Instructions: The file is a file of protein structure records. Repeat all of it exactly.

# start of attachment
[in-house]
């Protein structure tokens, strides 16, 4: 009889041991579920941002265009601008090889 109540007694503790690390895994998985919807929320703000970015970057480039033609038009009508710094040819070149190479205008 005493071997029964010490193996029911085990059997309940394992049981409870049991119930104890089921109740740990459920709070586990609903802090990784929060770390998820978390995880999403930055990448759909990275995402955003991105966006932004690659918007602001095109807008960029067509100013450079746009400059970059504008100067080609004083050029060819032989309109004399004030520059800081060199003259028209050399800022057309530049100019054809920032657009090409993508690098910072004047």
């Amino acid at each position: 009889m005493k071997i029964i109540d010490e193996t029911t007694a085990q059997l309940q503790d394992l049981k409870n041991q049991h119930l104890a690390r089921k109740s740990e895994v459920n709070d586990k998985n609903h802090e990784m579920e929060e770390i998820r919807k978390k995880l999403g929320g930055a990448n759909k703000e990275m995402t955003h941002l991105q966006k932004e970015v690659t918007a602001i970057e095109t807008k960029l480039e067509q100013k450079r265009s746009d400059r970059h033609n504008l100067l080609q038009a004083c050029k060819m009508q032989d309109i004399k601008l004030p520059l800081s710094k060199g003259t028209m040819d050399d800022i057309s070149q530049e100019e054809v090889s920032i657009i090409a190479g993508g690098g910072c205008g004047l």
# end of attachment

[in-house]
């Protein structure tokens, strides 16, 4: 009889041991579920941002265009601008090889 109540007694503790690390895994998985919807929320703000970015970057480039033609038009009508710094040819070149190479205008 005493071997029964010490193996029911085990059997309940394992049981409870049991119930104890089921109740740990459920709070586990609903802090990784929060770390998820978390995880999403930055990448759909990275995402955003991105966006932004690659918007602001095109807008960029067509100013450079746009400059970059504008100067080609004083050029060819032989309109004399004030520059800081060199003259028209050399800022057309530049100019054809920032657009090409993508690098910072004047």
């Amino acid at each position: 009889m005493k071997i029964i109540d010490e193996t029911t007694a085990q059997l309940q503790d394992l049981k409870n041991q049991h119930l104890a690390r089921k109740s740990e895994v459920n709070d586990k998985n609903h802090e990784m579920e929060e770390i998820r919807k978390k995880l999403g929320g930055a990448n759909k703000e990275m995402t955003h941002l991105q966006k932004e970015v690659t918007a602001i970057e095109t807008k960029l480039e067509q100013k450079r265009s746009d400059r970059h033609n504008l100067l080609q038009a004083c050029k060819m009508q032989d309109i004399k601008l004030p520059l800081s710094k060199g003259t028209m040819d050399d800022i057309s070149q530049e100019e054809v090889s920032i657009i090409a190479g993508g690098g910072c205008g004047l």